Death of Coral in the Keys linked to human waste run-off.

by | Aug 18, 2011 | Corals, Science | 0 comments

Bleached CoralIn a recent study, published in a top scientific journal, a group of researchers from Florida and Georgia have documented damage to sensitive Elkhorn coral (Acropora palmata) from bacteria contained in human wastes. In the paper by Sutherland et al, published in PLOS One, the group identify the common bacteria Serratia marcescens as the culprit. In humans this is generally considered to be non- to mildly pathogenic and is often seen in homes and moist environments as a pink to reddish growth or stain around water sources such as faucets. In some cases human infections are caused and these include urinary tract infection and sometimes more severe diseases as pneumonia and meningitis in immune compromised, or otherwise ill, individuals.
With regard to the coral reef in the Florida Keys where this study was performed, human wastewater that is insufficiently cleaned and decontaminated is leaching this bacteria into the environment. Using a combin ation of studies from the field, and experiments in the laboratory, the group shows that some types of the Serratia bacteria are able to survive in excess of 20 days floating in the sea water- but can infect, colonize and persist for long periods in tissue of Acropora palmata leading to localized bleaching. Separately, using DNA identification techniques akin to those used in forensics, they have also shown that diseased corals in the wild are colonized by bacteria known to be present in the wastewater- clearly establishing the human connection. In addition, they provide evidence to suggest that once colonization occurs, the bacteria can persist on the reef in an asymptomatic state in other coral tissue and may potentially lead to infection at a later date.
The manuscript is an interesting read that can be understood by most laypersons. Its conclusions are chilling though. We, as humans, need to take note that we can no longer treat our local environment in such a poor way. The results of this study should be used as a call for further improvements in waste water treatment beyond those already instituted by the State of Florida and pressure should be made to bear on other nations dumping waste into the Caribbean and other coral containing seas and oceans.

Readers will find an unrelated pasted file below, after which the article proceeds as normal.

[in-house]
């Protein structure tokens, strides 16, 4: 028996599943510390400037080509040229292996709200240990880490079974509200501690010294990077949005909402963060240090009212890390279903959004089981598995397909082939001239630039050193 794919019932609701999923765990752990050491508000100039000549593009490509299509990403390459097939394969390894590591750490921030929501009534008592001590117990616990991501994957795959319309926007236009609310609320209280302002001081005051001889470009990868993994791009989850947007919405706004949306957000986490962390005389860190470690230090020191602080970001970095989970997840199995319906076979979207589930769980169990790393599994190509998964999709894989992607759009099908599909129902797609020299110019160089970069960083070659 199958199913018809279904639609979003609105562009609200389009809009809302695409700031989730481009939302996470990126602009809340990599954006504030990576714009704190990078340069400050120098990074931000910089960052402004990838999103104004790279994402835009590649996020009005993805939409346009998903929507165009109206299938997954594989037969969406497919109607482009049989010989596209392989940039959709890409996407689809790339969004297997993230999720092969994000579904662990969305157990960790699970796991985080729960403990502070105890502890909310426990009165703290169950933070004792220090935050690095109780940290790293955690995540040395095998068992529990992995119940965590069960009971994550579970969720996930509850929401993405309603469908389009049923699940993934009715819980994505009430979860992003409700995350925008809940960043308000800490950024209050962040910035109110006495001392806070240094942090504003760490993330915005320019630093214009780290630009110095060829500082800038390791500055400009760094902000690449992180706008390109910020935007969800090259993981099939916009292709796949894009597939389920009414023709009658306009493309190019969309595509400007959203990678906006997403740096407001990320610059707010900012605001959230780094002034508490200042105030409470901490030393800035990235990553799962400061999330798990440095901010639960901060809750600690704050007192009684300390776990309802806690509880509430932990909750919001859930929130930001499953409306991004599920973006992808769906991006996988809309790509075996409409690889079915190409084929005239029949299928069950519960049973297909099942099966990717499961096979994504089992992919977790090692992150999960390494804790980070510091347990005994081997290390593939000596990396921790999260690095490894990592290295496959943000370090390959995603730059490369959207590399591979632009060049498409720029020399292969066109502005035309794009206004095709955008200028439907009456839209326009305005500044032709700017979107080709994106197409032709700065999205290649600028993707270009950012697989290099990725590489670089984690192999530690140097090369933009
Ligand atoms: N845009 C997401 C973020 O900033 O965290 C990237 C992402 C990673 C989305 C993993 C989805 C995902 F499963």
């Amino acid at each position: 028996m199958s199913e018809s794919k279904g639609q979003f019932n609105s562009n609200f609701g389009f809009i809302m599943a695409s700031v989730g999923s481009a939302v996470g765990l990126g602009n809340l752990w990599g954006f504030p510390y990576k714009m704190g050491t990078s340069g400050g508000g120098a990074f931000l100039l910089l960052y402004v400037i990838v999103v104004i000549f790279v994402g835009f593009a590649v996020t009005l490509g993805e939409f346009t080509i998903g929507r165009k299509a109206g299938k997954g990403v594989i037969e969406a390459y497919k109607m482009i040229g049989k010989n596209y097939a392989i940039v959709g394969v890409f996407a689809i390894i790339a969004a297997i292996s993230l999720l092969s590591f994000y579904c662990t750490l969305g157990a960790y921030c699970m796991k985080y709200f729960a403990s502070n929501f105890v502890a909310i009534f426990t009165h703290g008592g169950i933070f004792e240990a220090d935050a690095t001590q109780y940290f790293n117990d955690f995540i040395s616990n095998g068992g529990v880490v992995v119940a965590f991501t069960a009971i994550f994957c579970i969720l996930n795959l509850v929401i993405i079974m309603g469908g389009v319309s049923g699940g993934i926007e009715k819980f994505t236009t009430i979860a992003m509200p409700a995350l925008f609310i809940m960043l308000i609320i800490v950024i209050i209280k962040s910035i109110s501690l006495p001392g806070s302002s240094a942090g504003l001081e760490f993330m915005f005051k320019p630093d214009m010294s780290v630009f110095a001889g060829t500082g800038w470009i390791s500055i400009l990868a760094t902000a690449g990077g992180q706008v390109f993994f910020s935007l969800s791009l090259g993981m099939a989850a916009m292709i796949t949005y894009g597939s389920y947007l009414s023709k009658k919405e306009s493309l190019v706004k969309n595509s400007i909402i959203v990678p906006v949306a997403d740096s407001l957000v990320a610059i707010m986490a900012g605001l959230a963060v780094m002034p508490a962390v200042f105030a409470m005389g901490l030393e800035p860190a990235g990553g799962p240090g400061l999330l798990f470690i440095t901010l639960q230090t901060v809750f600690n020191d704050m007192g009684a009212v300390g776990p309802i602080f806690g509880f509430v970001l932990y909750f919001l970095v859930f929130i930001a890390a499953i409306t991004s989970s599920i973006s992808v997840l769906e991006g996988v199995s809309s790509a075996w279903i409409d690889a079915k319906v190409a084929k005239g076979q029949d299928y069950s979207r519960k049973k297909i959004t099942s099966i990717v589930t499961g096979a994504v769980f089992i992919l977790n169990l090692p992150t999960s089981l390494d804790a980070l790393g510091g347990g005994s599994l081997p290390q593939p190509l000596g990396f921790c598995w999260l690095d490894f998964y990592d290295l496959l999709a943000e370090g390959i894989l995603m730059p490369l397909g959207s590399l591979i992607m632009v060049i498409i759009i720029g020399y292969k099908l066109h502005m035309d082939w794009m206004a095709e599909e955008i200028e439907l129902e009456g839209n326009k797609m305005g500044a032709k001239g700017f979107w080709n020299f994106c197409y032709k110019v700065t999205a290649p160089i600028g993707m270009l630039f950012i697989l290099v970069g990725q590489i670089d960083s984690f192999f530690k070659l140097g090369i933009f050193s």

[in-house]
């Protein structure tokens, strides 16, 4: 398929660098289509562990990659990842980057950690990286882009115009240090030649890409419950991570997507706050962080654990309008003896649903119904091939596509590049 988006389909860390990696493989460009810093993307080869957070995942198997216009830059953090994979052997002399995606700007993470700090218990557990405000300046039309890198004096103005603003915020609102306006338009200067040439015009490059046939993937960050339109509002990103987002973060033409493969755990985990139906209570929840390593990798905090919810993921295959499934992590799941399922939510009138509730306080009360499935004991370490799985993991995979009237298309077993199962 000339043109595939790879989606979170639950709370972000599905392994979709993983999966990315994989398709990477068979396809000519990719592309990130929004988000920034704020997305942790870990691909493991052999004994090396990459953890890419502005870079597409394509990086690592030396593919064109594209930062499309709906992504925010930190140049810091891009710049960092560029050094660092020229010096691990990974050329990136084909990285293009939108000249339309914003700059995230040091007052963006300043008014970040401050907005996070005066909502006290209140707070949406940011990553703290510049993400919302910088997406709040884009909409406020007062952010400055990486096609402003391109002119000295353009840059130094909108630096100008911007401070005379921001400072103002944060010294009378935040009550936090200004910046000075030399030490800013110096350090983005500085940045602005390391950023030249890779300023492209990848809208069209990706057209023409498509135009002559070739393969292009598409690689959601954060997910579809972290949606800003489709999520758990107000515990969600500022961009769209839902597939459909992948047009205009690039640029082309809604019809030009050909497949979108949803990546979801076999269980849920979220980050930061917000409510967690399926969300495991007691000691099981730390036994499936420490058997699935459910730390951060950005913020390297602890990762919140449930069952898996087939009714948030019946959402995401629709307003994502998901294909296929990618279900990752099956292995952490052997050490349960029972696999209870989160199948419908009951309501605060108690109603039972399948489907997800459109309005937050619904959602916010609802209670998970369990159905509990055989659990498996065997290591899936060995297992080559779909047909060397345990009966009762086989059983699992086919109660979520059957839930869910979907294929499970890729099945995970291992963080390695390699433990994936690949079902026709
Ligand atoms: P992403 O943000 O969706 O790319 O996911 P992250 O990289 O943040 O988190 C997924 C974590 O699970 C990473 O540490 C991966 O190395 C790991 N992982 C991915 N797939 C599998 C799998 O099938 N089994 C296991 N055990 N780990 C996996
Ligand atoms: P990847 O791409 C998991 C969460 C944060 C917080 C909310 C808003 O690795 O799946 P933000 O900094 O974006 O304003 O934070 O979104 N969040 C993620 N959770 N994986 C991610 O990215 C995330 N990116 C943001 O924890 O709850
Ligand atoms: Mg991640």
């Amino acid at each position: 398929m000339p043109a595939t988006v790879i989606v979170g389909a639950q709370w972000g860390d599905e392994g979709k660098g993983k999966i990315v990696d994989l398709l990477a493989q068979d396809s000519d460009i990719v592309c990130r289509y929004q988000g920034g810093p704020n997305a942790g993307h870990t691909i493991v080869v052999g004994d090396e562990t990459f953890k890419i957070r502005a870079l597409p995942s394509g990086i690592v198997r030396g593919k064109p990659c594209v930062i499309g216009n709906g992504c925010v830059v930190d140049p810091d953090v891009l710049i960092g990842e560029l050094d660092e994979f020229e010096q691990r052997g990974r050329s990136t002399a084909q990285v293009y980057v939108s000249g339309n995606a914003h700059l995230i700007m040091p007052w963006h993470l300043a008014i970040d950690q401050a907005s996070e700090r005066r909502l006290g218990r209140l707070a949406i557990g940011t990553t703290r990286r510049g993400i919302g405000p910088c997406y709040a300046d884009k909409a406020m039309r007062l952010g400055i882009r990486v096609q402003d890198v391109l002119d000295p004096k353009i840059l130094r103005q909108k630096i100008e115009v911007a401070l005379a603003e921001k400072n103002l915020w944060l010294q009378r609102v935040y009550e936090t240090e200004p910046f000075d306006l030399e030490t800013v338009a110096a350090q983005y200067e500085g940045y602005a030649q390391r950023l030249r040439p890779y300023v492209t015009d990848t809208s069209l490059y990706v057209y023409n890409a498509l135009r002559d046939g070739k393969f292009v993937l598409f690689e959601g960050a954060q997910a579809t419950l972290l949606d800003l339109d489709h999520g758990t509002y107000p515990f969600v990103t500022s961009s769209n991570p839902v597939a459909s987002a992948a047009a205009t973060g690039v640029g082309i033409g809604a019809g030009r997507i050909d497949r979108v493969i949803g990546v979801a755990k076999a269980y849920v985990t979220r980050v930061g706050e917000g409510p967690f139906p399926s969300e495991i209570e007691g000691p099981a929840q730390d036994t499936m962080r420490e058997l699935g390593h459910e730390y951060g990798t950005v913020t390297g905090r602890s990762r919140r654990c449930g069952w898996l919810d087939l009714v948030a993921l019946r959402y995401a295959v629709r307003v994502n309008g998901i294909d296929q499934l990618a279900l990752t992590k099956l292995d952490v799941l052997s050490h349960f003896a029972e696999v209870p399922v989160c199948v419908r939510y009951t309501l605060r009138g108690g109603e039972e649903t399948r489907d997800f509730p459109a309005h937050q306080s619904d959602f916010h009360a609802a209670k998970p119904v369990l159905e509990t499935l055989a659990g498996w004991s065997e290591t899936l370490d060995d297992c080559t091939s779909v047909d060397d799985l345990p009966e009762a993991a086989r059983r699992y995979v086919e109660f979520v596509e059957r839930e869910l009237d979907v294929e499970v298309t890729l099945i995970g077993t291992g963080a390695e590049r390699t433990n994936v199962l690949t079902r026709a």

• Paul Whitby

    Paul Whitby is originally from the UK, but now resides in Oklahoma USA. While in the UK, he received his Doctorate in the microbiology of fish diseases, specifically diseases of fish with high economic importance and has published several articles in this field as well as medical microbiology. Currently he is an Associate Professor at the University of Oklahoma where he specializes in the microbiology of pediatric infectious diseases. Paul is the current President of the Central Oklahoma Marine Aquarium Society (COMAS) and has had several articles published in Reefs Magazine, Reef Keeping magazine and and ReefBuilders. He has published several articles on COMAS, the development of a captive propagation program to conserve coral species, pests and parasites in marine aquaria as well as numerous reviews. In October 2007 his SPS dominated display tank was selected as Reef Keeping Magazine's Tank of the Month. Paul has presented several marine aquarium related seminars at local clubs and conferences including Oklahoma's CRASE, Reef Fest, ReefStock, NERAC, IMAC west and others. In association with his good friend Ed Brookshire, Paul owns He has been keeping saltwater aquariums for over 22 years and has owned a variety of tanks ranging from under 30 to in excess of 600 gallons. His current system, including filtration, is over 1,000 gallons.


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